Neurological Examination Fact Sheet
What to expect during your pet's neurological examination.
Why is having your animal examined important?
The aims of the neurological examination are to enable your clinician to answer four fundamental questions:
- Is your pet suffering from a neurological problem?
- Which part(s) of your pet’s nervous system is affected?
- What types of diseases could be the underlying cause of your pet’s symptoms?
- How serious is the problem?
1. Is your pet suffering from a neurological problem?
Although some symptoms – such as epileptic seizures, total paralysis, circling – unequivocally suggest a neurological problem, others may be caused by a non-neurological problem. Blindness, weakness and lameness are among the symptoms that can have neurological as well as non-neurological origins.
A complete physical and neurological examination can help your vet to confirm the neurological nature of your pet’s symptoms.
2. Which part(s) of your pet’s nervous system is affected?
Answering this question is probably the most crucial part of a successful neurological consultation. Contrary to common belief, even the most sophisticated diagnostic tools, such as MRI, can only look at a small portion of the nervous system at a time. Knowing exactly where to look can not only save lots of time and expense, but can also help your vet interpret the tests your animal will go through.
Looking at the wrong place can lead to misdiagnosis by finding some abnormality or defect that may not be relevant to your pet’s condition (defined as an ‘incidental finding’).
Similarly, other conditions, such as primary (idiopathic) epilepsy or degenerative myelopathy (commonly known as CDRM), may not show up on any diagnostic test by their nature and your vet will only be able to diagnose them by ensuring that the correct part of the nervous system has been examined and any other causes have been ruled out.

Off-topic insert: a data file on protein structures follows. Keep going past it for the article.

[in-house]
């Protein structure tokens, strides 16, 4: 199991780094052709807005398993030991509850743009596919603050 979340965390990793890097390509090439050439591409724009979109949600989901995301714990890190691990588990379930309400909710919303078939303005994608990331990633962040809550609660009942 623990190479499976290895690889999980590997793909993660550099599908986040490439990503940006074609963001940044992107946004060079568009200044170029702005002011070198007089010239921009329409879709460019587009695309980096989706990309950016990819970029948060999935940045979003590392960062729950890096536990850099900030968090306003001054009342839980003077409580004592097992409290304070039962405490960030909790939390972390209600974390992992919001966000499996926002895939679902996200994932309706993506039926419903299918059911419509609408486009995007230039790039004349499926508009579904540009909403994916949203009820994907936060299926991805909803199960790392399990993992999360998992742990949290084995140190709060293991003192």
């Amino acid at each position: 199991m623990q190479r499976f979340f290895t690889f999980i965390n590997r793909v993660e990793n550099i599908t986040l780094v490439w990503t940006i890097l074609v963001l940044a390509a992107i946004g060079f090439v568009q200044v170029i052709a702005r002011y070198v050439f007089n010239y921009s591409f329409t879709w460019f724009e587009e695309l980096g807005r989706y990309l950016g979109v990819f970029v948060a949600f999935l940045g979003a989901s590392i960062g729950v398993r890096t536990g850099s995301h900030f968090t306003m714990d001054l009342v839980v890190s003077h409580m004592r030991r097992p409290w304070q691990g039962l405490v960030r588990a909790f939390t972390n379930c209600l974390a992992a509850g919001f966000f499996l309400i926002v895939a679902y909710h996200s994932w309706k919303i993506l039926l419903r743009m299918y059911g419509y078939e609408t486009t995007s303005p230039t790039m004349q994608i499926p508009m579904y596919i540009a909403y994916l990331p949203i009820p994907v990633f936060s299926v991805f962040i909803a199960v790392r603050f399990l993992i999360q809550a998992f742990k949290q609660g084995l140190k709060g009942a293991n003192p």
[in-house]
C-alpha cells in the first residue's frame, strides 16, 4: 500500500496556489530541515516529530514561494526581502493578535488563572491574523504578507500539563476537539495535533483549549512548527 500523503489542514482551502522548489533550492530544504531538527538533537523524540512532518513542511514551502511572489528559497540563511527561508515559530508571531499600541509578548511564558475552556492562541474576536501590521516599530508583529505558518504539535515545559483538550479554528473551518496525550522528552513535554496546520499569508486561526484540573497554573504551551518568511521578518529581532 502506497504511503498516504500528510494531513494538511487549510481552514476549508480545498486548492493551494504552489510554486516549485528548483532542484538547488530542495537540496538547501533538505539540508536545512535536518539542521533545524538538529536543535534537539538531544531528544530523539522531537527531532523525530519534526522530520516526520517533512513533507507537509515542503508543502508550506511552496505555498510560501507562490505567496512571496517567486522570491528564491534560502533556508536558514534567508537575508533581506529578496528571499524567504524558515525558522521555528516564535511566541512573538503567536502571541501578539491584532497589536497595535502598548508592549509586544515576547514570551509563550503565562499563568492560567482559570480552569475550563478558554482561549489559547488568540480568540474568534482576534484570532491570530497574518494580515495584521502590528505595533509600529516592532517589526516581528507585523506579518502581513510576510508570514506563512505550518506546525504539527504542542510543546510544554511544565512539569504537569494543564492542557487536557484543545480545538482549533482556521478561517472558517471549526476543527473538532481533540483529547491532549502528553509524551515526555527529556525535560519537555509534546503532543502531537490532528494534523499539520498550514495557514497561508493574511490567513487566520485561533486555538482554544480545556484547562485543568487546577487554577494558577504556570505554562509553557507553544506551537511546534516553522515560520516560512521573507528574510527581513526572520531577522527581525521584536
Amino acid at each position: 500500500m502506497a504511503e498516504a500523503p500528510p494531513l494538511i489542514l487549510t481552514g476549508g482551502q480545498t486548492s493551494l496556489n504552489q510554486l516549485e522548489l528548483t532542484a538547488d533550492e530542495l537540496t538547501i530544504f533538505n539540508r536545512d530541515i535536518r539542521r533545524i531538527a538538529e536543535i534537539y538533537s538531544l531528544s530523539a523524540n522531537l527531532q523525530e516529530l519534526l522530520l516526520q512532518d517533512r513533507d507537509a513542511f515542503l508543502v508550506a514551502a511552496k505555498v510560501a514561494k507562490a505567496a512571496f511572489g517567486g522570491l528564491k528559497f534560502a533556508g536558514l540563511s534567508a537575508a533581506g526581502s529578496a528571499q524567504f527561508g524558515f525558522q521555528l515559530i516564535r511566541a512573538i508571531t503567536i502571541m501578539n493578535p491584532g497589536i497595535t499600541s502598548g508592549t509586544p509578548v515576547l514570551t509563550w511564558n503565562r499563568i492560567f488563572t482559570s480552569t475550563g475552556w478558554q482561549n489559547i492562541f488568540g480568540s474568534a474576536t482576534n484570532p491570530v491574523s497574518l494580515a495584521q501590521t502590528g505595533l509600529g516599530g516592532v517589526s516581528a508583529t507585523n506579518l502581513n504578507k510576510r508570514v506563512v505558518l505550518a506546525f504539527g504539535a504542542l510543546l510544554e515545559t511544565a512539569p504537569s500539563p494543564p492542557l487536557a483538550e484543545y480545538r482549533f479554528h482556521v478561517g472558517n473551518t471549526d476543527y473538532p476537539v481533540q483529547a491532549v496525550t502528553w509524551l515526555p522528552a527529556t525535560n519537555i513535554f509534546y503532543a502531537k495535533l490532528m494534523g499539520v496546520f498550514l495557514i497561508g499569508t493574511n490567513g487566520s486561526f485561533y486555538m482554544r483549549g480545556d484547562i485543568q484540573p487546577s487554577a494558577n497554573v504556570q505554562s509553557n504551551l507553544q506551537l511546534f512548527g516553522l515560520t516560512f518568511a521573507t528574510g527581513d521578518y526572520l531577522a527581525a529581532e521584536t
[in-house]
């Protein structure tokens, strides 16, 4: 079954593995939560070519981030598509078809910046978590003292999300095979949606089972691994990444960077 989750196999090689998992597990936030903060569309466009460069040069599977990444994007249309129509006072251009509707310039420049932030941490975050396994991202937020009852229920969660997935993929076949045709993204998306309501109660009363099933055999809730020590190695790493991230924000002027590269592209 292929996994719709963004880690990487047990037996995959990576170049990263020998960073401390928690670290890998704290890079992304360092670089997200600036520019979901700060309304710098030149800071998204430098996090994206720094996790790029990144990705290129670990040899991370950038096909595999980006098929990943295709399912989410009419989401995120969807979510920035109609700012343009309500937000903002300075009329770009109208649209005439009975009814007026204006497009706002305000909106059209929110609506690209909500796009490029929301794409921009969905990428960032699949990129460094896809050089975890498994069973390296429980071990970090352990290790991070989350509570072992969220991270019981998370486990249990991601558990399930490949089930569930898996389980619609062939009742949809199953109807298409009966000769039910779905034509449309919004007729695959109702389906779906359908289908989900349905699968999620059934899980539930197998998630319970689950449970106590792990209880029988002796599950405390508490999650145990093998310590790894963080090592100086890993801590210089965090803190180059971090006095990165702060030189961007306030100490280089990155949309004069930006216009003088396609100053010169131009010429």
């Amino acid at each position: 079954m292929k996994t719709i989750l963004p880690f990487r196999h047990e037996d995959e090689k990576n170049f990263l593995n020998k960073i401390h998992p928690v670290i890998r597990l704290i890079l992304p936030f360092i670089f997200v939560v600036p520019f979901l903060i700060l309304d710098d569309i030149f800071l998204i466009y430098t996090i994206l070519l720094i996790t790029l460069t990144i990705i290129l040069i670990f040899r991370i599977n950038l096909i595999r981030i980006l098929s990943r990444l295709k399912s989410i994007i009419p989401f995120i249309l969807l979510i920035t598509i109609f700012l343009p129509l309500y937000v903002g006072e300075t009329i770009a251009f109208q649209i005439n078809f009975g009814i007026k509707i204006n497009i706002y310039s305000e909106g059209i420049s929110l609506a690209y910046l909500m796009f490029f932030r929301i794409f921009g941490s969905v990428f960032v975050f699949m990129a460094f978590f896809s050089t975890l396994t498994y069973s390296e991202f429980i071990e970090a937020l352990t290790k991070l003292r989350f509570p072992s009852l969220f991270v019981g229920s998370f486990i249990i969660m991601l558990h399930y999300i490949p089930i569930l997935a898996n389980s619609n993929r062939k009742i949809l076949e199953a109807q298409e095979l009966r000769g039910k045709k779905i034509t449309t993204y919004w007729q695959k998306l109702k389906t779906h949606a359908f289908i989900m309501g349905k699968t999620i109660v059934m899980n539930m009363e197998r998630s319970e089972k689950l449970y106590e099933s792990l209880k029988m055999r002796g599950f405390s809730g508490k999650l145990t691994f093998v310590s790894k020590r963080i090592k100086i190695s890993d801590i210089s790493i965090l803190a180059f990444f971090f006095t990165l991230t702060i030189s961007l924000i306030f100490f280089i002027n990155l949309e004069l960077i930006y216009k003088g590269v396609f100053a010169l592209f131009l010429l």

An overview of the nervous system
The nervous system is divided into the brain, the spinal cord and the peripheral nervous system. The brain is divided in two main parts:
- Forebrain (or front of the brain) – involved mainly in vision, smell, behaviour and to some degree control of movements
- Mid- and hindbrain (or back of the brain) – controlling balance, initiation and co-ordination of movements, breathing and heart function, as well as part of the peripheral nervous system (cranial nerves) involved in control of swallowing, movement of the jaw, tongue, eyelid and eyeball, ears and lips.
The spinal cord is made of cables joining the brain to the peripheral nervous system and controls the limbs and organs in the chest and abdomen. It is protected and runs inside a bony canal within the spine. The latter is made by a column of vertebrae articulated by intervertebral discs (located just under the spinal cord) and a couple of joints located on each side and on top of the vertebrae.
The spinal cord is practically divided in four parts:
- Cranial cervical (in the higher part of the neck)
- Cervico-thoracic (lower part of the neck at junction between neck and chest)
- Thoraco-lumbar (also called “back”)
- Lumbo-sacral (or “lower back”).
The peripheral nervous system consists of the nerves leaving the back of the brain to innervate the muscles and glands of the head (cranial nerves), and the peripheral nerves leaving the spinal cord to control, in particular, the muscles of the limbs. The junction between the peripheral nerve and its effector (muscle or gland) is called the neuromuscular junction.